“I watched it with Joan, I never thought I would be on it.

“But I went back to my berth and downloaded the form.”

Although nervous for the first interview, Colin chuckles as he remembers the treatment he received. “There were hundreds of people, but I’m very lucky, – because of my age they take you straight to the front of the queues.”

He chose Wind Beneath My Wings because he had learned it originally to sing to Joan as a surprise at their 50th wedding anniversary party.

Since that first audition, he has loved every minute of the BGT process, especially meeting younger contestants who dote on him “as a granddad”.

What’s more, his friend was right. Although he sucks honey and lemon lozenges throughout my visit – such is the strain of the daily rehearsals – he says his voice has strengthened.

The other benefit, he admits cheekily, is a little attention from the ladies. He has had his fair share of fan mail – some of it from women of a certain age interested in meeting up.

And he might take them up on it.

He says: “There’s still a lot of fun to be had, even at my age.

“I like female company, going for a meal, but as friends – nothing more. It couldn’t happen, because of Joan.”

His dedication to Joan began the moment they met, when he was 19 and she was 18, at a barn dance at an army base in County Durham.

In 1950, two weeks before he was sent to fight in Korea, they got married.

Colin says: “Some people thought it wasn’t a good idea as I might not have come back. But I was deeply in love and you don’t think sensibly.”

The couple did not see each other for two years. They were reunited when Colin was posted to Hong Kong, and Joan joined him after a month-long sea voyage.

He says: “She came off the gang plank and said, ‘By the way, you’ve got a bald patch’.” He doesn’t like to talk about the Korean conflict, apart from admitting it was “frightening” and a “nasty, filthy business”.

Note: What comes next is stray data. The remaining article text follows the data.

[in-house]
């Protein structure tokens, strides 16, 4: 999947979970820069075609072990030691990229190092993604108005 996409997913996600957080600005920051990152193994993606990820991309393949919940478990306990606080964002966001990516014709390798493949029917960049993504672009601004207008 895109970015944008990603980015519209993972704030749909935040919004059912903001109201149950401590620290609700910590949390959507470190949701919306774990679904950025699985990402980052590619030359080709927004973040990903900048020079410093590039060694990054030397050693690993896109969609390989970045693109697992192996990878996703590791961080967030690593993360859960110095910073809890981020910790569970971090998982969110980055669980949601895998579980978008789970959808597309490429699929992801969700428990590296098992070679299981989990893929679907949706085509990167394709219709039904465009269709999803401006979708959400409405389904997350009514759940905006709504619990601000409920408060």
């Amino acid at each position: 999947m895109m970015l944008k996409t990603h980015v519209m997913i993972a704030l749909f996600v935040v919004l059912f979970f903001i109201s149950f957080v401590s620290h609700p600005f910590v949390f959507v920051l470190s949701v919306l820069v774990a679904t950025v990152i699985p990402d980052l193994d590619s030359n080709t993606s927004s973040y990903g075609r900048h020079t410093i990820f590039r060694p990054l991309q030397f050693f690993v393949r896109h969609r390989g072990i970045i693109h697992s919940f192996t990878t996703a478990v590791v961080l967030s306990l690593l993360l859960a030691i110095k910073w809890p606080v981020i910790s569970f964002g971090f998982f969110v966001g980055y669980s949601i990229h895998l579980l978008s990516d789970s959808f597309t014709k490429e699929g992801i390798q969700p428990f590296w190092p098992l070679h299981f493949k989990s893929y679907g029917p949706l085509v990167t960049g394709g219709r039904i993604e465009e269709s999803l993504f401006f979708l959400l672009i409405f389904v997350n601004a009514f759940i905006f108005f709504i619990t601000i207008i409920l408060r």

Working as a forward observer up front with the infantry, he saw his share of horrors.

He was injured twice – suffering a frost bitten leg, and then hearing damage after a “20-pounder tank gun” exploded above him. He says: “I never had any desire to go back again. Too many bad memories.”

One welcome release during his time in Korea, though, was singing for his fellow troops.

He was in a double act called “Couple of Swells”, which was also their “signature song”.

Little wonder that he introduced it to Joan when they were finally back together again.

The life of singing and dancing that he went on to build with her, their two children, and then their four grandchildren, sounds blissful.

Even at the very end, he spent every minute by Joan’s side.

He says: “Of course I cared for her. I’d be a poor soldier if I couldn’t cook, sew, iron and wash.”

He is keeping his choice of song for the semi-final secret, but it will have a connection to Joan.

Win or lose, he admits that he half hopes he might record an album when the show is finished.

And what might Joan have to say about that?

“She would probably say, ‘Be careful. Don’t be getting above yourself’.”

  • Britain’s Got Talent is on ITV on Wednesday at 7.30pm